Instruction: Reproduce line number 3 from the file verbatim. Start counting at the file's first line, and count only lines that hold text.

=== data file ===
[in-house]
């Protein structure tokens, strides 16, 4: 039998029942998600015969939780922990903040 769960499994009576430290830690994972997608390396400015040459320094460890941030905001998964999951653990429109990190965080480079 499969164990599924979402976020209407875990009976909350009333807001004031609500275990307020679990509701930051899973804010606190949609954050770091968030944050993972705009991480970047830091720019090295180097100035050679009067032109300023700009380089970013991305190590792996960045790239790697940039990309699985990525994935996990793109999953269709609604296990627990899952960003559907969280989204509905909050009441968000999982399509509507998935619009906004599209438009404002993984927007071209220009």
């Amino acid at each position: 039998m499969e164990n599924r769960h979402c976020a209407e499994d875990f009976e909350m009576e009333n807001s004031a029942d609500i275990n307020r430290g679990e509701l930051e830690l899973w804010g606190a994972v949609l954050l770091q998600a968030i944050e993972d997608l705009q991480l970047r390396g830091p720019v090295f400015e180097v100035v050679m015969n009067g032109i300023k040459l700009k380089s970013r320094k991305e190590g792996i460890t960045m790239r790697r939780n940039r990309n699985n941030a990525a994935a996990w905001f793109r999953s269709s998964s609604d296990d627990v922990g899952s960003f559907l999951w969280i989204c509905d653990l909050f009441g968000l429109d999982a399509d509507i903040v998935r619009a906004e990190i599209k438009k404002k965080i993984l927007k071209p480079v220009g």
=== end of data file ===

């Amino acid at each position: 039998m499969e164990n599924r769960h979402c976020a209407e499994d875990f009976e909350m009576e009333n807001s004031a029942d609500i275990n307020r430290g679990e509701l930051e830690l899973w804010g606190a994972v949609l954050l770091q998600a968030i944050e993972d997608l705009q991480l970047r390396g830091p720019v090295f400015e180097v100035v050679m015969n009067g032109i300023k040459l700009k380089s970013r320094k991305e190590g792996i460890t960045m790239r790697r939780n940039r990309n699985n941030a990525a994935a996990w905001f793109r999953s269709s998964s609604d296990d627990v922990g899952s960003f559907l999951w969280i989204c509905d653990l909050f009441g968000l429109d999982a399509d509507i903040v998935r619009a906004e990190i599209k438009k404002k965080i993984l927007k071209p480079v220009g």